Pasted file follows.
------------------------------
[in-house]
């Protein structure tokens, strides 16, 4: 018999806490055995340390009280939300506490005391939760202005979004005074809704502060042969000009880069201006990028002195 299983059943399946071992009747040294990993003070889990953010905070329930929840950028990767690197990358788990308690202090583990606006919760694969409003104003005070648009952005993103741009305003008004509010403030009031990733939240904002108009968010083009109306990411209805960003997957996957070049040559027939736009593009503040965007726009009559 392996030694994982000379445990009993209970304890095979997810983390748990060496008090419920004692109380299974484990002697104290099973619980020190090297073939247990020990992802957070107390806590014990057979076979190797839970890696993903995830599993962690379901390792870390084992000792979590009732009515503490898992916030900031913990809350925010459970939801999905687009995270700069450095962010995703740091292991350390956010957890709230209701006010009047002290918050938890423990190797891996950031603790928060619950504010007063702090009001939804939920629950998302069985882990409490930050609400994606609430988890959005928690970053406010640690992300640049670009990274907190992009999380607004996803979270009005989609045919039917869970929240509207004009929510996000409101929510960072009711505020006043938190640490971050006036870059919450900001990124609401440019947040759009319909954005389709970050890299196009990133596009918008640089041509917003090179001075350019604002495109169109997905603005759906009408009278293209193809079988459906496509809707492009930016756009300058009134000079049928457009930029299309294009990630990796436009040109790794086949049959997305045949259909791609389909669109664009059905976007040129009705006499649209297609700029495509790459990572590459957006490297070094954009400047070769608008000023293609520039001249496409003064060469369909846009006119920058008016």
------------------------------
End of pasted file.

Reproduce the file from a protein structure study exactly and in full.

[in-house]
């Protein structure tokens, strides 16, 4: 018999806490055995340390009280939300506490005391939760202005979004005074809704502060042969000009880069201006990028002195 299983059943399946071992009747040294990993003070889990953010905070329930929840950028990767690197990358788990308690202090583990606006919760694969409003104003005070648009952005993103741009305003008004509010403030009031990733939240904002108009968010083009109306990411209805960003997957996957070049040559027939736009593009503040965007726009009559 392996030694994982000379445990009993209970304890095979997810983390748990060496008090419920004692109380299974484990002697104290099973619980020190090297073939247990020990992802957070107390806590014990057979076979190797839970890696993903995830599993962690379901390792870390084992000792979590009732009515503490898992916030900031913990809350925010459970939801999905687009995270700069450095962010995703740091292991350390956010957890709230209701006010009047002290918050938890423990190797891996950031603790928060619950504010007063702090009001939804939920629950998302069985882990409490930050609400994606609430988890959005928690970053406010640690992300640049670009990274907190992009999380607004996803979270009005989609045919039917869970929240509207004009929510996000409101929510960072009711505020006043938190640490971050006036870059919450900001990124609401440019947040759009319909954005389709970050890299196009990133596009918008640089041509917003090179001075350019604002495109169109997905603005759906009408009278293209193809079988459906496509809707492009930016756009300058009134000079049928457009930029299309294009990630990796436009040109790794086949049959997305045949259909791609389909669109664009059905976007040129009705006499649209297609700029495509790459990572590459957006490297070094954009400047070769608008000023293609520039001249496409003064060469369909846009006119920058008016």